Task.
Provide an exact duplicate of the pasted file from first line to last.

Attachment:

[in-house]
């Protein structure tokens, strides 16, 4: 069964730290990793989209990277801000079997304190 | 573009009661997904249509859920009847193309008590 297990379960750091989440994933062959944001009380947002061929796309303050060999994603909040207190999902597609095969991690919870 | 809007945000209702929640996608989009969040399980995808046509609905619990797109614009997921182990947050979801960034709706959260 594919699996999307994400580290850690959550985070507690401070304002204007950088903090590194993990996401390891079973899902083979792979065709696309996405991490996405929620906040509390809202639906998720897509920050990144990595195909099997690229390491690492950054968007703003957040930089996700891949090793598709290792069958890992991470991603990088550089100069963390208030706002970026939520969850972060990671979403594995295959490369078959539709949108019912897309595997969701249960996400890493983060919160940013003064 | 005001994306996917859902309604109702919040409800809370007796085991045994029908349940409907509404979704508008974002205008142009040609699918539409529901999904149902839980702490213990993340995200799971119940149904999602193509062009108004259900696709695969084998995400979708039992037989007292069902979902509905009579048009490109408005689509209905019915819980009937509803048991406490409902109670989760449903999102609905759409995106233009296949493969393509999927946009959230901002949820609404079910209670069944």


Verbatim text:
[in-house]
């Protein structure tokens, strides 16, 4: 069964730290990793989209990277801000079997304190 | 573009009661997904249509859920009847193309008590 297990379960750091989440994933062959944001009380947002061929796309303050060999994603909040207190999902597609095969991690919870 | 809007945000209702929640996608989009969040399980995808046509609905619990797109614009997921182990947050979801960034709706959260 594919699996999307994400580290850690959550985070507690401070304002204007950088903090590194993990996401390891079973899902083979792979065709696309996405991490996405929620906040509390809202639906998720897509920050990144990595195909099997690229390491690492950054968007703003957040930089996700891949090793598709290792069958890992991470991603990088550089100069963390208030706002970026939520969850972060990671979403594995295959490369078959539709949108019912897309595997969701249960996400890493983060919160940013003064 | 005001994306996917859902309604109702919040409800809370007796085991045994029908349940409907509404979704508008974002205008142009040609699918539409529901999904149902839980702490213990993340995200799971119940149904999602193509062009108004259900696709695969084998995400979708039992037989007292069902979902509905009579048009490109408005689509209905019915819980009937509803048991406490409902109670989760449903999102609905759409995106233009296949493969393509999927946009959230901002949820609404079910209670069944």